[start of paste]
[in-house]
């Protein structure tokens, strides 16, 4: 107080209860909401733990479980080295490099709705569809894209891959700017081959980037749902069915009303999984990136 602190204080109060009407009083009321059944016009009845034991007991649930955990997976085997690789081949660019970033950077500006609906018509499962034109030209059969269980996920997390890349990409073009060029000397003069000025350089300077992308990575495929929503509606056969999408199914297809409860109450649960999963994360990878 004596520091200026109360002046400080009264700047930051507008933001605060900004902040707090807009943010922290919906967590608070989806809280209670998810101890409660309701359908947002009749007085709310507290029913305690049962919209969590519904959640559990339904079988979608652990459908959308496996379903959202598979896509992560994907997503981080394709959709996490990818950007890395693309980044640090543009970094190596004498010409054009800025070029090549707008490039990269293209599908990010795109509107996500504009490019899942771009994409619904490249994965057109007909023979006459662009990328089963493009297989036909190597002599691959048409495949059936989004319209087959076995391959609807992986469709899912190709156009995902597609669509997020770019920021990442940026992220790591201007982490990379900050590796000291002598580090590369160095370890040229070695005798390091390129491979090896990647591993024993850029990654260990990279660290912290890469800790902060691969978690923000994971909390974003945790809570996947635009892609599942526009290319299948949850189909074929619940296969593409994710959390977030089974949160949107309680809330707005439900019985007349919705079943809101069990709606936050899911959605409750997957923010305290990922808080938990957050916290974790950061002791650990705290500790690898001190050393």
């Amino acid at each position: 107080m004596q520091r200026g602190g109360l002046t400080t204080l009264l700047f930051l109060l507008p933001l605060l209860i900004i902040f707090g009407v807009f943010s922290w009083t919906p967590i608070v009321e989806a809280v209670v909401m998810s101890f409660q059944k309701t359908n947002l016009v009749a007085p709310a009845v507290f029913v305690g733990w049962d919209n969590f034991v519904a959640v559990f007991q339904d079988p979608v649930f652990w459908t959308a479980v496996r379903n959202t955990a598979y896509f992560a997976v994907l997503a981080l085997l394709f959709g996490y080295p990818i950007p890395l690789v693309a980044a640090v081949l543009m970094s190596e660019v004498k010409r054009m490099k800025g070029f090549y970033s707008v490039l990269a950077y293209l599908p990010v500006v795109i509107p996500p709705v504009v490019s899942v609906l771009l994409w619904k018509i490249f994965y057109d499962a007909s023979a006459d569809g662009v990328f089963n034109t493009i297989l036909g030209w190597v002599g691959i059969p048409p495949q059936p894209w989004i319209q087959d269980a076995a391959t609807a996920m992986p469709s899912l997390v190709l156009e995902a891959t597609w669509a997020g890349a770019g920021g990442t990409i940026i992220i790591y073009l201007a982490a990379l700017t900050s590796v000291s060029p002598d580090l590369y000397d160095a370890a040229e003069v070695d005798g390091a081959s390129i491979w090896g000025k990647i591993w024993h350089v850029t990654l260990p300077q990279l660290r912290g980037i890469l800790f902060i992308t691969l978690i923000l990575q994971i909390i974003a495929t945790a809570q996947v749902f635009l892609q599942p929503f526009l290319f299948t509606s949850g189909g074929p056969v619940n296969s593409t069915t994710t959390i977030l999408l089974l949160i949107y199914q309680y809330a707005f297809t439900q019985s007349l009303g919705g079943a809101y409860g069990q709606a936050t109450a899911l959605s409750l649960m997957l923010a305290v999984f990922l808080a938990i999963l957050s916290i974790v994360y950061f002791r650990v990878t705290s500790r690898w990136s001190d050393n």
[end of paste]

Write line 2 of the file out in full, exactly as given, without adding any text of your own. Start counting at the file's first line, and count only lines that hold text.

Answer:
């Protein structure tokens, strides 16, 4: 107080209860909401733990479980080295490099709705569809894209891959700017081959980037749902069915009303999984990136 602190204080109060009407009083009321059944016009009845034991007991649930955990997976085997690789081949660019970033950077500006609906018509499962034109030209059969269980996920997390890349990409073009060029000397003069000025350089300077992308990575495929929503509606056969999408199914297809409860109450649960999963994360990878 004596520091200026109360002046400080009264700047930051507008933001605060900004902040707090807009943010922290919906967590608070989806809280209670998810101890409660309701359908947002009749007085709310507290029913305690049962919209969590519904959640559990339904079988979608652990459908959308496996379903959202598979896509992560994907997503981080394709959709996490990818950007890395693309980044640090543009970094190596004498010409054009800025070029090549707008490039990269293209599908990010795109509107996500504009490019899942771009994409619904490249994965057109007909023979006459662009990328089963493009297989036909190597002599691959048409495949059936989004319209087959076995391959609807992986469709899912190709156009995902597609669509997020770019920021990442940026992220790591201007982490990379900050590796000291002598580090590369160095370890040229070695005798390091390129491979090896990647591993024993850029990654260990990279660290912290890469800790902060691969978690923000994971909390974003945790809570996947635009892609599942526009290319299948949850189909074929619940296969593409994710959390977030089974949160949107309680809330707005439900019985007349919705079943809101069990709606936050899911959605409750997957923010305290990922808080938990957050916290974790950061002791650990705290500790690898001190050393």